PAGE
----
Mad with grief after the death of his Kiowa wife, Talbot awaits death under a tree with her body beside him. She begins to haunt him because he won't burn her. His father, who bought him the wife, thinks her sister might reason with him.
Martin Bishop is the head of a group of experts who specialize in testing security systems. When he is blackmailed by government agents into stealing a top secret black box, the team find themselves embroiled in a game of danger and intrigue. After they recover the box, they discover that it has the capability to decode all existing encryption systems around the world, and that the agents who hired them didn't work for the government after all.Written by
Graeme Roy <firstname.lastname@example.org>
When Liz goes to the Dim Sum bar with Werner Brandes under the assumed name of Doris, there is a group of singers singing the song "Bad, Bad Leroy Brown" in Chinese. In the English version of the song, Leroy Brown gets in trouble over a girl named Doris. See more »
For a brief instant during the confrontation in Cosmo's office, the gun that Liz is holding has the slide back, indicating that it is empty. See more »
I was saddened that this movie had such a low rating. I've watched it many, many times over the years, and it continues to entertain. It is, perhaps, the last good "hacker" film (well, 23 (1998) also comes to mind, but that isn't widely available in English).
The math is believable (Janek's lecture makes sense), as is the technology (except for the Hollywood-ish decryption displays -- but that's forgivable). The characters are among the most realistic in any of these movies (with the exception of Joey the lamer in Hackers (1995) -- most accurate character in a hacking movie I've seen yet). They're each composites of well-known people from the 80s security scene. The techniques they use are the techniques of the business, especially in that era.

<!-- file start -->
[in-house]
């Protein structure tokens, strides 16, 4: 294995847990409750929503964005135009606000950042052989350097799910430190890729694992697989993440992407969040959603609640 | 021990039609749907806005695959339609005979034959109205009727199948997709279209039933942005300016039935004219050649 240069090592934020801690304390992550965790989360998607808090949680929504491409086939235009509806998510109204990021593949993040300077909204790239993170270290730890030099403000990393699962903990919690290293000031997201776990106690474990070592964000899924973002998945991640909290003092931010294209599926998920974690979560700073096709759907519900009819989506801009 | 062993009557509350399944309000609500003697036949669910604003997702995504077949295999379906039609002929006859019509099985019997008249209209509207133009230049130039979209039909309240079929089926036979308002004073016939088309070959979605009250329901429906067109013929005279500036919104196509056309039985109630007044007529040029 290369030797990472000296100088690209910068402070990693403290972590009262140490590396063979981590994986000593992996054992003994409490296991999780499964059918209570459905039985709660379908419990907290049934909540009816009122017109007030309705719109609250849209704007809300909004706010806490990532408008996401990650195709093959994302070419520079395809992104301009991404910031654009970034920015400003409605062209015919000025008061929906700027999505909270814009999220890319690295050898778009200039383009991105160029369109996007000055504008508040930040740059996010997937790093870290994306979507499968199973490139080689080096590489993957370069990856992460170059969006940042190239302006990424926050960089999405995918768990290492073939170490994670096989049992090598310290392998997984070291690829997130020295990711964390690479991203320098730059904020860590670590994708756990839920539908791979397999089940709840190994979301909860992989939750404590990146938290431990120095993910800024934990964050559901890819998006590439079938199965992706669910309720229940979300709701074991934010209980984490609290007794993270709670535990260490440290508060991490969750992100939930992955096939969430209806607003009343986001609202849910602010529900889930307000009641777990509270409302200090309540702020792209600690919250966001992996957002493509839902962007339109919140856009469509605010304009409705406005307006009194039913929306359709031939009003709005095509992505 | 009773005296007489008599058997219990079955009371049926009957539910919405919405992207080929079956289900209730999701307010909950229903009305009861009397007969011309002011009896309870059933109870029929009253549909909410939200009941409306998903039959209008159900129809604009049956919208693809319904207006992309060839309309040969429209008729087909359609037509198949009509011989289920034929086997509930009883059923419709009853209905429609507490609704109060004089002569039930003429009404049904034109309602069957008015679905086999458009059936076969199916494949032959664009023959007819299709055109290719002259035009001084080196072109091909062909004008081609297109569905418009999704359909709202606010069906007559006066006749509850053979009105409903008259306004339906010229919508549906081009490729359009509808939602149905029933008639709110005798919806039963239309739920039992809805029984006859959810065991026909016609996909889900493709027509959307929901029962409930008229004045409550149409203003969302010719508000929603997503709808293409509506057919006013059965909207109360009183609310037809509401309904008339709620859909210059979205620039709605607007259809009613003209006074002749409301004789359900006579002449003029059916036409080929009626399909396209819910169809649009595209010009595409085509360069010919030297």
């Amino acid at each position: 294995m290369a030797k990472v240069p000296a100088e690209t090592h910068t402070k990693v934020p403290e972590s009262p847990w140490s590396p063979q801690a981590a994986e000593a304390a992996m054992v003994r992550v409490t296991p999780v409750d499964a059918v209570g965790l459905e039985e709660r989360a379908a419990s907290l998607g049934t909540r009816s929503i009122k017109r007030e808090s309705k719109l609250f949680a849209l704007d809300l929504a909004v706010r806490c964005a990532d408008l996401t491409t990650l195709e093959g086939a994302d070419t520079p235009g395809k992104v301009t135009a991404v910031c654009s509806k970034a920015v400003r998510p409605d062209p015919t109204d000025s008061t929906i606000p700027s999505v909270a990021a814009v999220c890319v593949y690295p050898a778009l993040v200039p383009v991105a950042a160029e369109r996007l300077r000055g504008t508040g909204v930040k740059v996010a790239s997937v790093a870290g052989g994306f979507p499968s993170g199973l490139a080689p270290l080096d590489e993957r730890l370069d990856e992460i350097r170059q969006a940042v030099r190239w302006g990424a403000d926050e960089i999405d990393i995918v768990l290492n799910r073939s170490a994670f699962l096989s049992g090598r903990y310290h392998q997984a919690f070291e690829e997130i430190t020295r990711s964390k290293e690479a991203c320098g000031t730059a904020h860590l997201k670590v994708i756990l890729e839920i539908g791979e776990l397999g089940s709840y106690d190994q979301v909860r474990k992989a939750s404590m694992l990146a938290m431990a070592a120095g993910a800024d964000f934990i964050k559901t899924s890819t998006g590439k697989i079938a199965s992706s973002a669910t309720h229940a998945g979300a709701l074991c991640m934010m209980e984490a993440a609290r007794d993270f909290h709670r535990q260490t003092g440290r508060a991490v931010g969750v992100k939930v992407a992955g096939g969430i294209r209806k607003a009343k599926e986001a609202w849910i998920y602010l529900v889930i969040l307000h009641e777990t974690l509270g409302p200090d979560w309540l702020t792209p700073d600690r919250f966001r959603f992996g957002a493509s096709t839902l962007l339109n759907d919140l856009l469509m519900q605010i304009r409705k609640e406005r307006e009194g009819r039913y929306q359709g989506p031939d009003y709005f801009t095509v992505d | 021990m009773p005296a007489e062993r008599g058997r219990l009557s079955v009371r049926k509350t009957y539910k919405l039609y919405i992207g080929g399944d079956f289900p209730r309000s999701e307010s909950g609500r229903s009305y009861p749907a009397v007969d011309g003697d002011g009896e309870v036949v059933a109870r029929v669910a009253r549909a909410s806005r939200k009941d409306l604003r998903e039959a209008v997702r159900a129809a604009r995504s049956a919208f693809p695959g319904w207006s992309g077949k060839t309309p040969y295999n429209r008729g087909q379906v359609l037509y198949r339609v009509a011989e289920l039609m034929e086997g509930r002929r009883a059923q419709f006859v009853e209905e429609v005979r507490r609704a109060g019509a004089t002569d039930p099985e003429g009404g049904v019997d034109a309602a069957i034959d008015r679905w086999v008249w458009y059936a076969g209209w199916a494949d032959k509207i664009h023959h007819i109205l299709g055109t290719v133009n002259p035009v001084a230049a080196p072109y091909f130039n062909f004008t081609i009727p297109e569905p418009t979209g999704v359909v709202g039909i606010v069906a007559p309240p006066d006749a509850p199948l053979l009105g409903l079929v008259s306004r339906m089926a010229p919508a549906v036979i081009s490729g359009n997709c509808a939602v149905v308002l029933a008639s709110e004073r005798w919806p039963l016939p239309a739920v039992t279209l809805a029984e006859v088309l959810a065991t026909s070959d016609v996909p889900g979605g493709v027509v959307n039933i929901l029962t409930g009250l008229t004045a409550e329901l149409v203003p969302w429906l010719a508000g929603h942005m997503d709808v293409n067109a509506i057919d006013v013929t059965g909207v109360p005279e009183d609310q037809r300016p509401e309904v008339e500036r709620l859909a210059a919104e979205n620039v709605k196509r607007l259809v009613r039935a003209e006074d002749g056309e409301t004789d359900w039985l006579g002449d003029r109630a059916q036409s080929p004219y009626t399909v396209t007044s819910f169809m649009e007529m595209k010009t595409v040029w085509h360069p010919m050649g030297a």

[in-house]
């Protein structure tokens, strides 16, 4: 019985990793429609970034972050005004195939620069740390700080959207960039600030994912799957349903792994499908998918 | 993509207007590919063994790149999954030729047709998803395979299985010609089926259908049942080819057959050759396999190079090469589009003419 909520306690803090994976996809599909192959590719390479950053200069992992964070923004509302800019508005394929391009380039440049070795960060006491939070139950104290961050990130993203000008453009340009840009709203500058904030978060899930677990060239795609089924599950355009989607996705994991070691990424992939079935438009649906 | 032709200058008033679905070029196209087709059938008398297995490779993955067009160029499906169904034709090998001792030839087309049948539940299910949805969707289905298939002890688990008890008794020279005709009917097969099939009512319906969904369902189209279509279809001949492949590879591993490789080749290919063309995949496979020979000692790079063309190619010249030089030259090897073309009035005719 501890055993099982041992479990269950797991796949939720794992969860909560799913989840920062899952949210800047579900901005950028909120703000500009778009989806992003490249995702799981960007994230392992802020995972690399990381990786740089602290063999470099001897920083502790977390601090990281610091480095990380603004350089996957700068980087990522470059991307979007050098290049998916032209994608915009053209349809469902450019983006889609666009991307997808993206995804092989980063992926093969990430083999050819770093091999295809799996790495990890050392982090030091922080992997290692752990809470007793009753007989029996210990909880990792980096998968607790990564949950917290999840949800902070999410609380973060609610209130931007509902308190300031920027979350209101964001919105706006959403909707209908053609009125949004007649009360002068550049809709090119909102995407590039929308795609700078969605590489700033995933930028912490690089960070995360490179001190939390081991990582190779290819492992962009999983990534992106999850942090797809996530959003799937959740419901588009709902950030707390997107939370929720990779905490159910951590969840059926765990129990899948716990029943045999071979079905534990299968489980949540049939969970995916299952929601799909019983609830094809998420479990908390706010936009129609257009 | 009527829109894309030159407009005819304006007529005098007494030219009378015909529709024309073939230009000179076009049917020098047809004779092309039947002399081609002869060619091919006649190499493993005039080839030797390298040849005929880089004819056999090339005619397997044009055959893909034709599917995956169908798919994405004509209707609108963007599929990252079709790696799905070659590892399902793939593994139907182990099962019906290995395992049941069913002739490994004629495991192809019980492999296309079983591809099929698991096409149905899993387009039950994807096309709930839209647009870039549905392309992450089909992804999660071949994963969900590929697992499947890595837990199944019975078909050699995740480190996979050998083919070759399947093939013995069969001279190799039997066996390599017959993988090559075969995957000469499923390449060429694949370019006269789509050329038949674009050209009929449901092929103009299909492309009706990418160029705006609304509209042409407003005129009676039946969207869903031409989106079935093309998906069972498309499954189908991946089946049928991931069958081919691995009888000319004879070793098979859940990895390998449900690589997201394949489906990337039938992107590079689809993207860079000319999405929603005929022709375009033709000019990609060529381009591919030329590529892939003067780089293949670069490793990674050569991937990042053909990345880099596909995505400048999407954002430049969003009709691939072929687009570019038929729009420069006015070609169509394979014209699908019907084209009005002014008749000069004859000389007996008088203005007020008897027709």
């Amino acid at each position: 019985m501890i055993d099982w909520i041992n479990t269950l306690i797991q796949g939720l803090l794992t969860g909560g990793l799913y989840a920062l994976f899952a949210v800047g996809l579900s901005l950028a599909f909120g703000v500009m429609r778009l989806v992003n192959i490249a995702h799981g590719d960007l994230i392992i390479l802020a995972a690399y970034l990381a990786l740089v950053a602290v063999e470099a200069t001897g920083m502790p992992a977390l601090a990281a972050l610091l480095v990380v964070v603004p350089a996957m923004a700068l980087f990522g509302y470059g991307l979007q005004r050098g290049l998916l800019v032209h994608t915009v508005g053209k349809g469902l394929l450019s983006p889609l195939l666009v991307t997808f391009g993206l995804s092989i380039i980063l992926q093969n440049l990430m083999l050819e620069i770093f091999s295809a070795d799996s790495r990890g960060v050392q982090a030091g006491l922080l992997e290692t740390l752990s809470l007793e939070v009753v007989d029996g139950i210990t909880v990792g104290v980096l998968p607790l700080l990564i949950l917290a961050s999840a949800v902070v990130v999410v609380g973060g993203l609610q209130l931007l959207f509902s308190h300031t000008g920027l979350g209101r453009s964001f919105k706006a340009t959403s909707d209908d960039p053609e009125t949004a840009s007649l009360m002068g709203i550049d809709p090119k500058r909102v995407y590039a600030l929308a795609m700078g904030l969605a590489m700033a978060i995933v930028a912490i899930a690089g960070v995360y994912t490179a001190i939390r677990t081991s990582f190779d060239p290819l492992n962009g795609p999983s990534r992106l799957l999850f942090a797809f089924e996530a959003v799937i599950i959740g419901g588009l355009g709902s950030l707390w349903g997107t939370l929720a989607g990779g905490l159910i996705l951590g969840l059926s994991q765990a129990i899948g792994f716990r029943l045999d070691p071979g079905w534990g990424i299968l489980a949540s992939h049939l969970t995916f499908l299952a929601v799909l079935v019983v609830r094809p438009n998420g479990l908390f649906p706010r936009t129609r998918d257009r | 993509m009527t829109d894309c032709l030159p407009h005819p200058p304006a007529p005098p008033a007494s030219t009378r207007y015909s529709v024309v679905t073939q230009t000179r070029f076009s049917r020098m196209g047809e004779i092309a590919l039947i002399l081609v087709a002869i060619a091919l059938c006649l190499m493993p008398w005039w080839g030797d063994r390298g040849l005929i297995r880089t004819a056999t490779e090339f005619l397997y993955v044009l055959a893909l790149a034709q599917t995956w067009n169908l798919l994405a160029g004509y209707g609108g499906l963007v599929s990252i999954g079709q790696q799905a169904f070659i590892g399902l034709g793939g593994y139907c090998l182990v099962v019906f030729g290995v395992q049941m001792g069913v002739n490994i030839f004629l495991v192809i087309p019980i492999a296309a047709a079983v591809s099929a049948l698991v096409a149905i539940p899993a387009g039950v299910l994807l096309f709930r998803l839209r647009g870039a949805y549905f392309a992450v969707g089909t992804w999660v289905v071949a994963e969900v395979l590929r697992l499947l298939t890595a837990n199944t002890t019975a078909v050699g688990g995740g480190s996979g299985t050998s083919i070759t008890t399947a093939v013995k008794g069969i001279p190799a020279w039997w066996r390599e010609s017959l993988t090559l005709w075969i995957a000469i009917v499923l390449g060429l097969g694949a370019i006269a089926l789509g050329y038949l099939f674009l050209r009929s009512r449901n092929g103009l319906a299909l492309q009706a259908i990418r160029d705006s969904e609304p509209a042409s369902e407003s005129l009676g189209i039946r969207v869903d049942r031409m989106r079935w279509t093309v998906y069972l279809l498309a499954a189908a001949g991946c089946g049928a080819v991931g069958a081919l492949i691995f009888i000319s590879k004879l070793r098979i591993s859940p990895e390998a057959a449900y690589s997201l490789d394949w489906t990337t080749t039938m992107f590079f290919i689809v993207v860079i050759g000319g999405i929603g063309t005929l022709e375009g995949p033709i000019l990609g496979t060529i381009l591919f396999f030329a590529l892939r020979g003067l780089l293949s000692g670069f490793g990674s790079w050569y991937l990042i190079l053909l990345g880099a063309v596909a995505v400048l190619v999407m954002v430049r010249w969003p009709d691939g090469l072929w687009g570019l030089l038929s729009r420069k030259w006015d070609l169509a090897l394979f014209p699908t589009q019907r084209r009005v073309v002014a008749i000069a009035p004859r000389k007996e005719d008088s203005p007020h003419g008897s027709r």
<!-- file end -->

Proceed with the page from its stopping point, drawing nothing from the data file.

Now that computers have become such a big thing, I don't think it would be possible for Hollywood to produce another movie like this. Anything made now would have to be far more glamorous and unrealistic.
What's this movie got, if you don't care about any of that stuff? It's tremendously funny, cleverly written (every scene works overtime to say and do more than one thing), and beautifully shot and scored. (The opening scene and transition is wonderful) The acting is priceless. I've never met someone who didn't love this film. See it.
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